Carolina erased the two-goal deficit at 13:32 of the third period and had dominated every step along the way, but then a poorly-timed first NHL penalty from Seth Jarvis and the now-infamous Sebastian Aho slashing penalty sank them at the end.

“I thought we had a great third period,” Rod Brind’Amour said in postgame. “We just did everything we could. It’s unfortunate. What are you going to do? It’s tough to go. The first penalty is a penalty, for sure. We blew our coverage there. We didn’t do any of that in the whole period, and then all of a sudden we take a breath. And that’s what they do to you. We give up a breakaway and take a penalty. And then the other one, I get it. But that’s a tough call when you’re down one. It’s a nothing play. We actually have the puck. We’re getting it.

“I get it, why they call those. But it kind of felt like their guy called it. He kind of gave the yell at the ref, and then they decide to call it. It is what it is. That’s a penalty, so you can’t do it.”

It certainly was an unfortunate series of events that took the wind out of Carolina’s sails. All the momentum in the world was going their way, and then it’s all gone in 30 seconds.

As good as they’ve been, the minor penalties have been a big issue. Luckily, their penalty kill has impressed this season, but when you keep flirting with disaster, disaster will eventually flirt back.

Disaster is relative, though. The past week has been a minor step back in what has been a season of leaps forward. But now, with everything going against the Hurricanes on and off the ice, the next couple of weeks have the potential to be an increasingly tricky stretch.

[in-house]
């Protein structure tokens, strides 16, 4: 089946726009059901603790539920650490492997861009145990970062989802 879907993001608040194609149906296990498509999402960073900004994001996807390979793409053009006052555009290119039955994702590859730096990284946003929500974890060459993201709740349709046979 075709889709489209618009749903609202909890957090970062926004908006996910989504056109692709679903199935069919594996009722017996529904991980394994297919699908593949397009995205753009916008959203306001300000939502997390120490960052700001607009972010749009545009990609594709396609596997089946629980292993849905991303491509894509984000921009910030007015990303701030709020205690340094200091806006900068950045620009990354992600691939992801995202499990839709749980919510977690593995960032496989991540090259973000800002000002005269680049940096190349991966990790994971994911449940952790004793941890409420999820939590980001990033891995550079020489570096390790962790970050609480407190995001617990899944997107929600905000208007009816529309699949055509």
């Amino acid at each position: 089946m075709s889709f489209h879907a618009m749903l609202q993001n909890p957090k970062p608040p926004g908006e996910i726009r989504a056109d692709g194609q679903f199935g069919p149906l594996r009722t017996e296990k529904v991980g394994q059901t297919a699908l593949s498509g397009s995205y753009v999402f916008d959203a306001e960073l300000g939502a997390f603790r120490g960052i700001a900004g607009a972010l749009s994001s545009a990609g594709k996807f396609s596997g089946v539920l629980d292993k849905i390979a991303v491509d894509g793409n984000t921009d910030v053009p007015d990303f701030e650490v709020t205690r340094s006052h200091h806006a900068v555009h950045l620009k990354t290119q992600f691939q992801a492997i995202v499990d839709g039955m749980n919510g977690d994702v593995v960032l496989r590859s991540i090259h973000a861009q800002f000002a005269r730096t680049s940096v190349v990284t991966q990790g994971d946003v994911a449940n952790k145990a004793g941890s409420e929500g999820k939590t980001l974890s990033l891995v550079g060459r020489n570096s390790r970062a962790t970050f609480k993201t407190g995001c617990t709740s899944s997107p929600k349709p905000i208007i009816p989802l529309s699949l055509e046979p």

Jesperi Putting it Together?

On a lighter note, things haven’t been all gloomy for the Hurricanes, especially not for Jesperi Kotkaniemi.

From October 25 to November 11, Kotkaniemi might have been Carolina’s worst forward. It was a rough stretch for the new Hurricane, looking to flip the script on what has been a rollercoaster of a young NHL career.

Kotkaniemi has goals in three of his last five games and has logged three points in his last two games, including the ice-breaking goal for the Hurricanes in the third period against Washington.

It’s probably not a coincidence that his move back to the center position has sparked his promising stretch of games.

For the first time this season, Kotkaniemi has been deep into the positive in on-ice expected goals for at 5-on-5. He was at a mind-boggling 90.45% against Seattle, 72.31% against Philadelphia, and 68.11 against Washington.

The eye test matches those numbers. He’s been much more noticeable in the offensive zone, creating chances for him and his linemates on a much more consistent basis. With Kotkaniemi on the ice, the Hurricanes are outshooting their opponents 23-6 and outscoring opponents 3-0 at 5-on-5 over the last three games. They're outscoring opponents 5-1 with him on the ice over the last five games.

It took a while for him to catch his footing on a new team and find a role that makes sense for him at this point in his development. The fourth-line center spot has been very kind to him lately, and while it’s not a top-nine role, what matters is that he plays well and builds up confidence.

The Kotkaniemi experience was always supposed to be a marathon and not a sprint.